Survey: Americans have shallow understanding of cybersecurity

April 9, 2017 by Mike Freeman, The San Diego Union-Tribune
Credit: George Hodan/Public Domain

When it comes to cybersecurity, Americans recognize the need for strong passwords and know that public Wi-Fi hotspots aren't necessarily safe for online banking or e-commerce.

But U.S. adults are not as good at recognizing email "phishing" schemes or determining if the website where they're entering is encrypted.

That's according to a new Pew Research Center survey titled "What the Public Knows about Cybersecurity." It tallied responses from 1,055 adults last year about their understanding of concepts important to online safety and privacy.

The results were mixed, highlighting that public awareness of online security measures remains a potential weak link in thwarting cyberthreats.

"It is probably our No. 1 concern and No. 1 vulnerability," said Retired Rear Adm. Ken Slaght, head of the San Diego Cyber Center of Excellence, a trade group for the region's cybersecurity industry. "These attackers keep upping their game. It has gone well beyond the jumbled, everything misspelled email."

Digital security firm Gemalto recently said that 1,792 data breaches occurred worldwide in 2016, with 1.4 billion digital records compromised - up 86 percent from the prior year.

Gemalto, based in The Netherlands, did not include the 1.5 billion record exposed in the Yahoo! breach because it technically occurred in 2013-2014. It was discovered last year.

"One of the biggest problems is people have become numb to this," said Slaght. "We all have had our hacked. You just get a new one and life goes on."

The Pew Research survey asked 13 questions about cybersecurity. The median score was five correct answers. Just 20 percent answered eight questions correctly.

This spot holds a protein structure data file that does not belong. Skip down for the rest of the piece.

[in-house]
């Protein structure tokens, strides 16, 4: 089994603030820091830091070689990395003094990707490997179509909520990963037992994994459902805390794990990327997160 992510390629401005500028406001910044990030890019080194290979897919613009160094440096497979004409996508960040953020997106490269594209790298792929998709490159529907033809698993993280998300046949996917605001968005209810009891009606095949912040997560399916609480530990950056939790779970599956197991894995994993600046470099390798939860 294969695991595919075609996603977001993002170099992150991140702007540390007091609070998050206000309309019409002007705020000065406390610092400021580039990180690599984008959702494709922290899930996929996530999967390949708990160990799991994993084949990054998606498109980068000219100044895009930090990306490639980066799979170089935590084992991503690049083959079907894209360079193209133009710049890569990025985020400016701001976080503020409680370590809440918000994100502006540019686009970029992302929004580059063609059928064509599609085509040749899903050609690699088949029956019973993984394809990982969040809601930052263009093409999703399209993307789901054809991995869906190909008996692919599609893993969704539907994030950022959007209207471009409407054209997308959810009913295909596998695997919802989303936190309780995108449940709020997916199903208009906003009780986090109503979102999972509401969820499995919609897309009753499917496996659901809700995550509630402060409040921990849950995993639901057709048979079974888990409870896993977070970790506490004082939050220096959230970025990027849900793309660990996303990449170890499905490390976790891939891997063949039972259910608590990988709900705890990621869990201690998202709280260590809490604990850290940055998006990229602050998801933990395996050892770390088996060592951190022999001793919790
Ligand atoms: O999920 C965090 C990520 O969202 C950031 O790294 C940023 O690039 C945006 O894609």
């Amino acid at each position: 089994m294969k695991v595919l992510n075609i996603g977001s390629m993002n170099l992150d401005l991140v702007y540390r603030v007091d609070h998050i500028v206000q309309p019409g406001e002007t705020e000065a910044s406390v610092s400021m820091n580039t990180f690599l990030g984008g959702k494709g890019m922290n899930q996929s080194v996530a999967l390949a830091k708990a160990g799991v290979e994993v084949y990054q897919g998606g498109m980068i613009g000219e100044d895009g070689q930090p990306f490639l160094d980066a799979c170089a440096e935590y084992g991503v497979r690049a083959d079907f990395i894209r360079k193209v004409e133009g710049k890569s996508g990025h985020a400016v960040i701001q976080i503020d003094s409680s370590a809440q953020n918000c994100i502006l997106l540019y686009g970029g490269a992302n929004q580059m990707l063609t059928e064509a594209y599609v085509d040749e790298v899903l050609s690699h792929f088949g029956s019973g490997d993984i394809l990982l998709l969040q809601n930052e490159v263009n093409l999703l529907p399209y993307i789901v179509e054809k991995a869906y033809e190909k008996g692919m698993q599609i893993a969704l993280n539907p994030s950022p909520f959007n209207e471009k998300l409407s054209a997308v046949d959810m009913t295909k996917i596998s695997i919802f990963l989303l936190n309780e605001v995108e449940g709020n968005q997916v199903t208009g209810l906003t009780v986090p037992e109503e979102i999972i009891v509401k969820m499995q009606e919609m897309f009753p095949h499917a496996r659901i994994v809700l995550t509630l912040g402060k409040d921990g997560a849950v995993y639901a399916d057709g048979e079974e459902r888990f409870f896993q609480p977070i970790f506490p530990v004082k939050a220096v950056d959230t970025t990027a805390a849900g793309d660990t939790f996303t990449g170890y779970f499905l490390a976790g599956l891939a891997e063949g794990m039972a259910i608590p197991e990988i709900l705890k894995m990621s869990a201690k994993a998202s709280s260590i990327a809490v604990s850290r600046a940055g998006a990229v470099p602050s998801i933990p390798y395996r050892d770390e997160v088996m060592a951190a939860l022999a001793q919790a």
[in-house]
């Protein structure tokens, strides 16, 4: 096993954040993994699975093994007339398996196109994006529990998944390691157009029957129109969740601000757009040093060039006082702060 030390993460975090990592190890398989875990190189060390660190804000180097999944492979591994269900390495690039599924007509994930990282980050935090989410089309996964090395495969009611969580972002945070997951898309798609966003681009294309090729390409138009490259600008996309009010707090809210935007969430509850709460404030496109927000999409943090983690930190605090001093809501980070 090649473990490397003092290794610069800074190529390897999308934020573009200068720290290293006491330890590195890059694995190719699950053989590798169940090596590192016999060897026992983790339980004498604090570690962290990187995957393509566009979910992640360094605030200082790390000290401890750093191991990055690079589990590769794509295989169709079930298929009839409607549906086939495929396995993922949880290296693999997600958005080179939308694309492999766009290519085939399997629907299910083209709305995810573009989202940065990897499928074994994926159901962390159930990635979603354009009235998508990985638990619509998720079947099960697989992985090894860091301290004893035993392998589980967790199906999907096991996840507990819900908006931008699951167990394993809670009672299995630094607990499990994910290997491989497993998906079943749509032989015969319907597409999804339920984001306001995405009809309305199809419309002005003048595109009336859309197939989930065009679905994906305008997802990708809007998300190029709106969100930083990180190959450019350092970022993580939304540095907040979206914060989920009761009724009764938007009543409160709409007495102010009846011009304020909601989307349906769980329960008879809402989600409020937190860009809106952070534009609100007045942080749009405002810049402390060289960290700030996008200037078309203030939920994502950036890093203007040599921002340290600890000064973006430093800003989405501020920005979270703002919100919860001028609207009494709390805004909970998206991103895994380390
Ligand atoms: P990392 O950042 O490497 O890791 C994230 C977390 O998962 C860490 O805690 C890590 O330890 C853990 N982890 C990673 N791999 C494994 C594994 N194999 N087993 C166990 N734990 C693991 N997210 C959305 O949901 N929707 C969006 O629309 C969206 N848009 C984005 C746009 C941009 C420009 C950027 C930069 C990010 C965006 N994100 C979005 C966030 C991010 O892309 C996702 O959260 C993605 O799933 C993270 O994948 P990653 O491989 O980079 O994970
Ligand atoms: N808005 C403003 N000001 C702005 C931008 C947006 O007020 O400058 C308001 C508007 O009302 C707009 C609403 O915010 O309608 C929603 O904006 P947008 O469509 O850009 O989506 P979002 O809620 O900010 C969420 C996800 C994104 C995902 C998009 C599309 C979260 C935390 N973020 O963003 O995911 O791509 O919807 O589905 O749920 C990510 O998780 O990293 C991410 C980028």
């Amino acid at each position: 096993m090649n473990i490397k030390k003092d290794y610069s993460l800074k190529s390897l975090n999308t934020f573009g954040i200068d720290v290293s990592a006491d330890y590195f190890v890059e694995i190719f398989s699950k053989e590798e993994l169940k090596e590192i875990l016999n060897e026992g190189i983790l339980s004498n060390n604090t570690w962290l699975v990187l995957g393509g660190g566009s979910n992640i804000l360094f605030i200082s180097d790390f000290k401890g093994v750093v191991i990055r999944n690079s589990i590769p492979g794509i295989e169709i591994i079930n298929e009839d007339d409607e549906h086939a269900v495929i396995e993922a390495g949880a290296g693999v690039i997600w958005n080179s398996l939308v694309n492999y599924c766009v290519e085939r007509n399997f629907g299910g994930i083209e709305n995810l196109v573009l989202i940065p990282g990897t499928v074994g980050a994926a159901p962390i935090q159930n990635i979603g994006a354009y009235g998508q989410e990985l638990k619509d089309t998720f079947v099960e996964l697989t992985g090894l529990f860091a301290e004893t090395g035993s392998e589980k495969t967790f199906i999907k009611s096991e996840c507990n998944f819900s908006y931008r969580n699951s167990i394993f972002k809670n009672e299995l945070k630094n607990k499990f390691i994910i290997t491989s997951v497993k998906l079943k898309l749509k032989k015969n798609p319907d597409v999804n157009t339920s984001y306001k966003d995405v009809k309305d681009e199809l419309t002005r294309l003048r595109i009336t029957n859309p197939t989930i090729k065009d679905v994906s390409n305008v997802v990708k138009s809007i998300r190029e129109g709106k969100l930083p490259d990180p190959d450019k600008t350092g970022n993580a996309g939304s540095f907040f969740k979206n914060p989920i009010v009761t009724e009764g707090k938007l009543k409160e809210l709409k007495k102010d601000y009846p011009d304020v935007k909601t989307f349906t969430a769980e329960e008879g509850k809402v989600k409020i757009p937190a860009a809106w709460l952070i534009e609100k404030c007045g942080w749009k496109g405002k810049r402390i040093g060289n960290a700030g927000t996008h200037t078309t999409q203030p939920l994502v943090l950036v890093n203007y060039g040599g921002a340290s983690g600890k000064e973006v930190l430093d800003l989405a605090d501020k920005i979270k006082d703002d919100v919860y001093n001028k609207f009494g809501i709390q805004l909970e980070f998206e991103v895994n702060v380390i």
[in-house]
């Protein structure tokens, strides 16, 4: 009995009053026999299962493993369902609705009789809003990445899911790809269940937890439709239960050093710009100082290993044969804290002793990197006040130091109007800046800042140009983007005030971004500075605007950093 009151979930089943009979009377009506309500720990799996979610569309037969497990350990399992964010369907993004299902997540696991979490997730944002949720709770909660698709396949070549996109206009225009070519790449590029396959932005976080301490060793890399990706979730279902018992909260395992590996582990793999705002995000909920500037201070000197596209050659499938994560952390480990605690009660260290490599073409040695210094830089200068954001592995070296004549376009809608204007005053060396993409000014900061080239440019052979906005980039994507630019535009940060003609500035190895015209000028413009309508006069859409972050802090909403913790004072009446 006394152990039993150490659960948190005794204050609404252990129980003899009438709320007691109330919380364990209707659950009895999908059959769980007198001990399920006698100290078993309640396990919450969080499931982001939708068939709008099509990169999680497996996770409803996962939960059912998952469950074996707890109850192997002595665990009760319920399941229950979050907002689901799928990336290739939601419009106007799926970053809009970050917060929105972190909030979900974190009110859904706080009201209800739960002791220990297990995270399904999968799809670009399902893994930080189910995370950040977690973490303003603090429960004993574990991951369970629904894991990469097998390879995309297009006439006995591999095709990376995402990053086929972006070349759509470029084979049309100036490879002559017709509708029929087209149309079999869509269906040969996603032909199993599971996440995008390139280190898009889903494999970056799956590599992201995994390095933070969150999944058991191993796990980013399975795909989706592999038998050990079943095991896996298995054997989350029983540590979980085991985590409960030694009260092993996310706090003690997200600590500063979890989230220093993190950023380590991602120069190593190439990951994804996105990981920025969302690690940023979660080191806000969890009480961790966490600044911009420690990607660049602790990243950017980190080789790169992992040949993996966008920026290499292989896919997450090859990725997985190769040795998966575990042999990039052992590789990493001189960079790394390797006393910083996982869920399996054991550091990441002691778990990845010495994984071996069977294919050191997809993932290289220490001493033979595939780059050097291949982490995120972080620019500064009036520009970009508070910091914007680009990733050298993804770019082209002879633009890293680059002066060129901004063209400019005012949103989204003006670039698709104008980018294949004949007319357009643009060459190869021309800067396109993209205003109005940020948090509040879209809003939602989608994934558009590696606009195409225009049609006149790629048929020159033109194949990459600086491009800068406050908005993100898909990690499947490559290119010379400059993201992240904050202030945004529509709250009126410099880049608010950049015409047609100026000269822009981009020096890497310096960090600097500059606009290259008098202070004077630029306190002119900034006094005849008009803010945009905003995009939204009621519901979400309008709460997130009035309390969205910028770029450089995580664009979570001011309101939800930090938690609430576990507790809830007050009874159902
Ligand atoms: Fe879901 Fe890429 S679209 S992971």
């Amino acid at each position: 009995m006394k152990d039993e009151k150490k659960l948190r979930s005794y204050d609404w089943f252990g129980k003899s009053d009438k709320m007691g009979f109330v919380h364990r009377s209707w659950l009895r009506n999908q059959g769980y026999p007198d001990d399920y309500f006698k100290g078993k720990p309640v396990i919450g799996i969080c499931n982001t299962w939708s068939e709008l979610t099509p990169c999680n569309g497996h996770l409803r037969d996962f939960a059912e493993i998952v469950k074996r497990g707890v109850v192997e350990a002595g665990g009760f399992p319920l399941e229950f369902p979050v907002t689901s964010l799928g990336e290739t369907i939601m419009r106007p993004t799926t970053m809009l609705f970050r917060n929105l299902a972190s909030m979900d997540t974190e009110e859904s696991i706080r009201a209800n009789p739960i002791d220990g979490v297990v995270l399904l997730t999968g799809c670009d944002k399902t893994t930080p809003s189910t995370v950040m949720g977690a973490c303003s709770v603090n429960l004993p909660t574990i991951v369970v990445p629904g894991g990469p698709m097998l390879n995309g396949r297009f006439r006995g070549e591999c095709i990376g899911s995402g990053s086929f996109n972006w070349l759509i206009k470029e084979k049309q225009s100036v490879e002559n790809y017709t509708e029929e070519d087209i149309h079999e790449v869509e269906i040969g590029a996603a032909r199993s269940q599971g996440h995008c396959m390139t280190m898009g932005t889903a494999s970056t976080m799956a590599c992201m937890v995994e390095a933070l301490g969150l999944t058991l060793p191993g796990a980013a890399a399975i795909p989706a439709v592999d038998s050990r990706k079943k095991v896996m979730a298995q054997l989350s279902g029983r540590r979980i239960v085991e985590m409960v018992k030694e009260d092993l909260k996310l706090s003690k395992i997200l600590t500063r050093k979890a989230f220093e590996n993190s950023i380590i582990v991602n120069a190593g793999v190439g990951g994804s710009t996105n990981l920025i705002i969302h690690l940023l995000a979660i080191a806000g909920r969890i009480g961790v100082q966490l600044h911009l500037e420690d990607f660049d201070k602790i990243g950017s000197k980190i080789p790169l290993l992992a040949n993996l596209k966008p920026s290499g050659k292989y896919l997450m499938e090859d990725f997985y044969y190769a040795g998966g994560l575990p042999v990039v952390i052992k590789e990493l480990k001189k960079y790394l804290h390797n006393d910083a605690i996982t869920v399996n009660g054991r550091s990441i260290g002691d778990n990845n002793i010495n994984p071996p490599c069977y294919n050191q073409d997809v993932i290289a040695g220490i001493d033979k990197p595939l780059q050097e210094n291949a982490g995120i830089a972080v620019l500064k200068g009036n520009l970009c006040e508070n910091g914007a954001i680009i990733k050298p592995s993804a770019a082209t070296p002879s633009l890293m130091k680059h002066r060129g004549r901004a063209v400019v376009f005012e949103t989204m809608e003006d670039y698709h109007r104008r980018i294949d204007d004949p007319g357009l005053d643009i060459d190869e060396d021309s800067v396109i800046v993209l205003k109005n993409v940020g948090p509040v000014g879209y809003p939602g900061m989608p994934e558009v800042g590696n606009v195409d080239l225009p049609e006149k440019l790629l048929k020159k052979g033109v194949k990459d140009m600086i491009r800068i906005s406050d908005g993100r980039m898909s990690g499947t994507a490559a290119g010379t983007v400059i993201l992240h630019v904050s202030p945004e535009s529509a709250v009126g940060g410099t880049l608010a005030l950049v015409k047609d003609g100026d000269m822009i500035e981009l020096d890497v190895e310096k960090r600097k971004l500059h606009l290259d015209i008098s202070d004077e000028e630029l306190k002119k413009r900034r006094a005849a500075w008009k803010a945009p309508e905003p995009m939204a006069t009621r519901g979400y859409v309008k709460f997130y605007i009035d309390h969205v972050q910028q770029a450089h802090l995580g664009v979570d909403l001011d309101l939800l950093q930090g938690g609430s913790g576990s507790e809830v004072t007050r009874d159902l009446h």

A relatively large percentage of respondents, however, answered "not sure" to questions rather than providing the wrong answer.

Participants had a good understanding of some security basic practices such as the importance of strong passwords and less knowledge of others - particularly more technical aspects of web safety such as multi-factor authentication and virtual private networks.

"One of the things you see from the Pew study, as you drill down in security knowledge, the numbers really do drop off," said Stephen Cobb, security researcher for anti-virus software firm ESET. "I was disappointed that only 33 percent were aware of what the 's' in 'https' meant."

It stands for secure, with website authentication and encryption of digital traffic. It is used mostly for online payments. Security researchers often suggest computer users examine the website addresses - known as the URL - as a first step before they click on a link.

"You wonder if people know what a URL is," said Cobb. "Do they know how to read a URL? So there is plenty of work to be done" in terms of .

Only 54 percent of respondents correctly identified a phishing attack. For cybercriminals, phishing remains a favorite trick for infecting computers with malware. Phishing schemes usually involve an email that directs users to click on a link to an infected website.

Computer software does a good job of blocking most phishing schemes, said Cobb, including many sophisticated spear phishing attacks targeting individuals with personalized information.

Even so, cybersecurity technology can't yet deliver a "completely automated response to phishing," he said. "So we have to proceed with user education and with attempts to make a poor career choice" by prosecuting those who do it.

Other findings in the Pew survey include:

-75 percent of participants identified the most secure password from a list of four options

-52 percent of people knew that turning off the GPS function on smartphones does not prevent all tracking. Mobile phones can be tracked via cell towers or Wi-Fi networks.

-39 percent were aware that Internet Service Providers can still see the websites their customer visit even when they're using "private browsing" on their search engines

-10 percent were able to identify one example of multi-factor authentication when presented with four images of online log-in screens.

Explore further: Can better advice keep you safer online?


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